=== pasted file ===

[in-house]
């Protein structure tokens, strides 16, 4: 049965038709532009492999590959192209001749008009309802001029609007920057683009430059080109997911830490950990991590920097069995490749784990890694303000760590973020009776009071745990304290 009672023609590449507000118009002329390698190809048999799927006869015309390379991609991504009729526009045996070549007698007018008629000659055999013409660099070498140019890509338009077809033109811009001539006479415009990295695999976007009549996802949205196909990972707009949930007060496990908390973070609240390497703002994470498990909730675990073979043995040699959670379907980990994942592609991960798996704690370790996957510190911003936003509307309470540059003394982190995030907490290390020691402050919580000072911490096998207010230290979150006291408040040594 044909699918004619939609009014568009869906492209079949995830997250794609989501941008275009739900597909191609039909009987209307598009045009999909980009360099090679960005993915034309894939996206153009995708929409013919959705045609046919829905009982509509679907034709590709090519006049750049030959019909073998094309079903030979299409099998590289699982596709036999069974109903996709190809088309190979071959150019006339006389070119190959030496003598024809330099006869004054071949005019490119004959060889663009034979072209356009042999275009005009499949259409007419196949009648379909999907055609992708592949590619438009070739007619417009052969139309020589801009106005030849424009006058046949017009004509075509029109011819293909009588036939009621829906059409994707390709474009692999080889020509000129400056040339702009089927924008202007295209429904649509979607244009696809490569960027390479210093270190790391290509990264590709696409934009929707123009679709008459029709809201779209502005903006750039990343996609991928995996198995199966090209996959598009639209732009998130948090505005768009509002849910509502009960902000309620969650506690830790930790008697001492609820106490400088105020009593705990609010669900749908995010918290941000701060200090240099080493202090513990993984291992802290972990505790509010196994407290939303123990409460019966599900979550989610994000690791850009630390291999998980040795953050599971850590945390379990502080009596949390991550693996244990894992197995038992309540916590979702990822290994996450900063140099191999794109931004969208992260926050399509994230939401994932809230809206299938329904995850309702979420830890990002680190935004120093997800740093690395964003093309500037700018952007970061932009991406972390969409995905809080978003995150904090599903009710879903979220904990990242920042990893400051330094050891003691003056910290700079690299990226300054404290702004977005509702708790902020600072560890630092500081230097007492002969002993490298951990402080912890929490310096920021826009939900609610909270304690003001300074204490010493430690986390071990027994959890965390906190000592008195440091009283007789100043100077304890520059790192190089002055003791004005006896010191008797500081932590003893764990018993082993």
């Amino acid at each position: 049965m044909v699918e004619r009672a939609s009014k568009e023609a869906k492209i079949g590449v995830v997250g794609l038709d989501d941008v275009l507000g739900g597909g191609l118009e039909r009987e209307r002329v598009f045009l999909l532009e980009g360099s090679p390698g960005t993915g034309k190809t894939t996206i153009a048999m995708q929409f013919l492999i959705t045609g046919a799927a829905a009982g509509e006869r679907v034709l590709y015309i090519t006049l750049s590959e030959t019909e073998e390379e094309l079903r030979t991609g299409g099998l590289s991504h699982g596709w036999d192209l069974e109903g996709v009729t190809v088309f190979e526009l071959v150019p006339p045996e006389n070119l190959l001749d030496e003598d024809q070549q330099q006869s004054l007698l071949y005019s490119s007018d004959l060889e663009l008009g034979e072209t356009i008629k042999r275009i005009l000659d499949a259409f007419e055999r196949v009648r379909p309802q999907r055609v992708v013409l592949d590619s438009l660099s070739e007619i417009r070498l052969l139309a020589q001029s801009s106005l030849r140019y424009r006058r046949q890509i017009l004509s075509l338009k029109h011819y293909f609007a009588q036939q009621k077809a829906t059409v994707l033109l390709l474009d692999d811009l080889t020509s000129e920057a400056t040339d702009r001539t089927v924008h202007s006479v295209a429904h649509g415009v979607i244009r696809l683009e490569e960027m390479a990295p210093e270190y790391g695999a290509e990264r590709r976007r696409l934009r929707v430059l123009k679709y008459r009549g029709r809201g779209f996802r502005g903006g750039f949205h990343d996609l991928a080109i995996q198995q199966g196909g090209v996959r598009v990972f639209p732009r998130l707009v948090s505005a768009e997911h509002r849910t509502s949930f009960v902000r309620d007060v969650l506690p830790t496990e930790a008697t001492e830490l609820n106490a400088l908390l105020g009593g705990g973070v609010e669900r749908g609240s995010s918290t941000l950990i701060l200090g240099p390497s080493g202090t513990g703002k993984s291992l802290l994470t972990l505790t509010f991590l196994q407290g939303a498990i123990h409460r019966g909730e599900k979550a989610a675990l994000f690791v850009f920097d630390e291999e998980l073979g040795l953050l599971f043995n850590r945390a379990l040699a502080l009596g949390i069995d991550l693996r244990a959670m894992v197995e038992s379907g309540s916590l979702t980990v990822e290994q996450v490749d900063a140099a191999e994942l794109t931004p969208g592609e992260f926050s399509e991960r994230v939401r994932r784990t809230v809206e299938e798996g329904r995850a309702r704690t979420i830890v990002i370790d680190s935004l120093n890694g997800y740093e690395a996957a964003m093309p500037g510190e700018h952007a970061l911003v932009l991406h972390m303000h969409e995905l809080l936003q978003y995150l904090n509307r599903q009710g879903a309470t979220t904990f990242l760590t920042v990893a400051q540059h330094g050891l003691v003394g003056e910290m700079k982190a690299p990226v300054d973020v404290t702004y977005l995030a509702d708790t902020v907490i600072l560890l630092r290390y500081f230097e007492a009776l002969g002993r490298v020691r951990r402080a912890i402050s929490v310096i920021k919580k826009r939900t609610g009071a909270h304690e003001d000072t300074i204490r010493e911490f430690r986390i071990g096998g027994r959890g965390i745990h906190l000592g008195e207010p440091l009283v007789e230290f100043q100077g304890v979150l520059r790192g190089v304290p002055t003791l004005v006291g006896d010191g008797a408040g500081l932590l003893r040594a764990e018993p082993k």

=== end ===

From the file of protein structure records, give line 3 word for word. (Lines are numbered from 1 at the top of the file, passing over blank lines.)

């Amino acid at each position: 049965m044909v699918e004619r009672a939609s009014k568009e023609a869906k492209i079949g590449v995830v997250g794609l038709d989501d941008v275009l507000g739900g597909g191609l118009e039909r009987e209307r002329v598009f045009l999909l532009e980009g360099s090679p390698g960005t993915g034309k190809t894939t996206i153009a048999m995708q929409f013919l492999i959705t045609g046919a799927a829905a009982g509509e006869r679907v034709l590709y015309i090519t006049l750049s590959e030959t019909e073998e390379e094309l079903r030979t991609g299409g099998l590289s991504h699982g596709w036999d192209l069974e109903g996709v009729t190809v088309f190979e526009l071959v150019p006339p045996e006389n070119l190959l001749d030496e003598d024809q070549q330099q006869s004054l007698l071949y005019s490119s007018d004959l060889e663009l008009g034979e072209t356009i008629k042999r275009i005009l000659d499949a259409f007419e055999r196949v009648r379909p309802q999907r055609v992708v013409l592949d590619s438009l660099s070739e007619i417009r070498l052969l139309a020589q001029s801009s106005l030849r140019y424009r006058r046949q890509i017009l004509s075509l338009k029109h011819y293909f609007a009588q036939q009621k077809a829906t059409v994707l033109l390709l474009d692999d811009l080889t020509s000129e920057a400056t040339d702009r001539t089927v924008h202007s006479v295209a429904h649509g415009v979607i244009r696809l683009e490569e960027m390479a990295p210093e270190y790391g695999a290509e990264r590709r976007r696409l934009r929707v430059l123009k679709y008459r009549g029709r809201g779209f996802r502005g903006g750039f949205h990343d996609l991928a080109i995996q198995q199966g196909g090209v996959r598009v990972f639209p732009r998130l707009v948090s505005a768009e997911h509002r849910t509502s949930f009960v902000r309620d007060v969650l506690p830790t496990e930790a008697t001492e830490l609820n106490a400088l908390l105020g009593g705990g973070v609010e669900r749908g609240s995010s918290t941000l950990i701060l200090g240099p390497s080493g202090t513990g703002k993984s291992l802290l994470t972990l505790t509010f991590l196994q407290g939303a498990i123990h409460r019966g909730e599900k979550a989610a675990l994000f690791v850009f920097d630390e291999e998980l073979g040795l953050l599971f043995n850590r945390a379990l040699a502080l009596g949390i069995d991550l693996r244990a959670m894992v197995e038992s379907g309540s916590l979702t980990v990822e290994q996450v490749d900063a140099a191999e994942l794109t931004p969208g592609e992260f926050s399509e991960r994230v939401r994932r784990t809230v809206e299938e798996g329904r995850a309702r704690t979420i830890v990002i370790d680190s935004l120093n890694g997800y740093e690395a996957a964003m093309p500037g510190e700018h952007a970061l911003v932009l991406h972390m303000h969409e995905l809080l936003q978003y995150l904090n509307r599903q009710g879903a309470t979220t904990f990242l760590t920042v990893a400051q540059h330094g050891l003691v003394g003056e910290m700079k982190a690299p990226v300054d973020v404290t702004y977005l995030a509702d708790t902020v907490i600072l560890l630092r290390y500081f230097e007492a009776l002969g002993r490298v020691r951990r402080a912890i402050s929490v310096i920021k919580k826009r939900t609610g009071a909270h304690e003001d000072t300074i204490r010493e911490f430690r986390i071990g096998g027994r959890g965390i745990h906190l000592g008195e207010p440091l009283v007789e230290f100043q100077g304890v979150l520059r790192g190089v304290p002055t003791l004005v006291g006896d010191g008797a408040g500081l932590l003893r040594a764990e018993p082993k």